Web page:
Macroeconomic convergence in SACU : a panel unit root analysis
- Authors: Maleke, Xaverina Nyatso
- Date: 2010-10-04T07:54:23Z
- Subjects: Southern African Customs Union , Macroeconomics , Convergence (Economics) , Monetary policy , Economic indicators
- Type: Thesis
- Identifier: uj:6910 , http://hdl.handle.net/10210/3421
- Description: M.Comm. , This study uses annual data for five SACU members over the period 1991-2005 to investigate the evidence for convergence in macroeconomic variables. Panel unit root test as an econometric tool is utilised together with other several approaches for this analysis. The results show significant evidence that the SACU countries have reached a reasonable level of convergence on specific macroeconomic variables. This can be attributed to common economic policies and institutional features. It is also evident that the countries that are members of the CMA show a dramatically higher convergence rate. As far as monetary policy is concerned, a high degree of convergence has been achieved in SACU. However, the results show no convergence on fiscal policies. This could be attributed to data constraint on debt to GDP which was used as a proxy for fiscal policy.
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The assessment of bank-risk in emerging markets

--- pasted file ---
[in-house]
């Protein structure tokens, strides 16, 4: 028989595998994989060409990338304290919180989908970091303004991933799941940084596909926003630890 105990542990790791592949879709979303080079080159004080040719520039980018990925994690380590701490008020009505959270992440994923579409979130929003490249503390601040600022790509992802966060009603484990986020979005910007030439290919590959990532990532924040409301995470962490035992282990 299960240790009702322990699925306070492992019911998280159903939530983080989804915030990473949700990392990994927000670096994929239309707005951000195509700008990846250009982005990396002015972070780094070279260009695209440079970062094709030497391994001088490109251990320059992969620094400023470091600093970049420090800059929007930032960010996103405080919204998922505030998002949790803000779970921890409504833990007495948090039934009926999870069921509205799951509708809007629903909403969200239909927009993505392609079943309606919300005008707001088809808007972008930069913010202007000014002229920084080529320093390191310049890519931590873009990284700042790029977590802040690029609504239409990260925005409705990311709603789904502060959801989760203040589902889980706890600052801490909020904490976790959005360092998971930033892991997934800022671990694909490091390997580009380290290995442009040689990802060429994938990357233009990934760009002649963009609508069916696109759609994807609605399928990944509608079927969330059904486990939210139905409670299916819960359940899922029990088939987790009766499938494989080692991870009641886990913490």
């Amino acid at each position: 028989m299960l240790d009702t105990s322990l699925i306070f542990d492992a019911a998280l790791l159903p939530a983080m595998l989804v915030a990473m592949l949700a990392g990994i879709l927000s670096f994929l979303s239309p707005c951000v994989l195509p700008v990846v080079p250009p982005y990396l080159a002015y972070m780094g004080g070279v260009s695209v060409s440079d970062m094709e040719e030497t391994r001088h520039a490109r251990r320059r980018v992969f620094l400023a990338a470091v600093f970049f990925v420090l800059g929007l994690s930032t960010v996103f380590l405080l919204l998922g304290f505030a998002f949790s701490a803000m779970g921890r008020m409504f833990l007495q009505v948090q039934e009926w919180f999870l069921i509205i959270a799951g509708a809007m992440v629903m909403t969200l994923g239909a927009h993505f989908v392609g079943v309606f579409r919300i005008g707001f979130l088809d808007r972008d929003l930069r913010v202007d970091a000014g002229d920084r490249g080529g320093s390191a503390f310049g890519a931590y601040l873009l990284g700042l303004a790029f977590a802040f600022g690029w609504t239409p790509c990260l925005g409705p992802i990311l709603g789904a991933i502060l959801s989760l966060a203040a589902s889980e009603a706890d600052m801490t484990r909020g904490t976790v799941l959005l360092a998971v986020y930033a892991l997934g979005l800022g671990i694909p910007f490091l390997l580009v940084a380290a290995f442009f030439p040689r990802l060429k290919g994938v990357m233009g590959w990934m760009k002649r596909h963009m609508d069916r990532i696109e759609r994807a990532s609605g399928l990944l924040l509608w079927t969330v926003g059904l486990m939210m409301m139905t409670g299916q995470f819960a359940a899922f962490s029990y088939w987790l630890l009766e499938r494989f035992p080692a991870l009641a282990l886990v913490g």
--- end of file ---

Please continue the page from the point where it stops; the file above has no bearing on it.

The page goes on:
- Authors: Els, Jacques Pierre
- Date: 2014-09-15
- Subjects: Macroeconomics , Banks and banking , Economic indicators
- Type: Thesis
- Identifier: uj:12278 , http://hdl.handle.net/10210/12064
- Description: M.Com. (Business Management) , Until mid-1997, South East Asia was regarded as among the most economically successful regions of all time. Growth forecasts were very positive and current account deficits were equally satisfying, Then, on July 2, 1997, the Thai Baht suffered severe devaluation and subsequently sparked the "East Asian crisis" (Zaaiman & King, 3). The crisis started in Thailand and soon spread to Indonesia, the Philippines, South Korea and eventually Malaysia. Everyone was still measuring the spill-over effects that the Asian crisis had on other emerging markets when another piece of alarming news made the headlines. Russia's. Rouble suffered devaluation during October 1998 - slightly more than a year after the East Asian crisis first emerged. Suddenly emerging market economies became a major cause of concern and banks, like many other industries, within emerging markets were viewed with equal pessimism. The above two crises were unfortunately not the end of what was perceived to be a world-wide emerging market crisis. During December 1998, Brazil's Minister of Finance and the country's Central Banker both resigned within a short period, again sending shock waves throughout emerging markets. This situation was reminiscent of the' Mexican Peso devaluation and the crisis that followed accordingly in emerging markets in the early 1990's.
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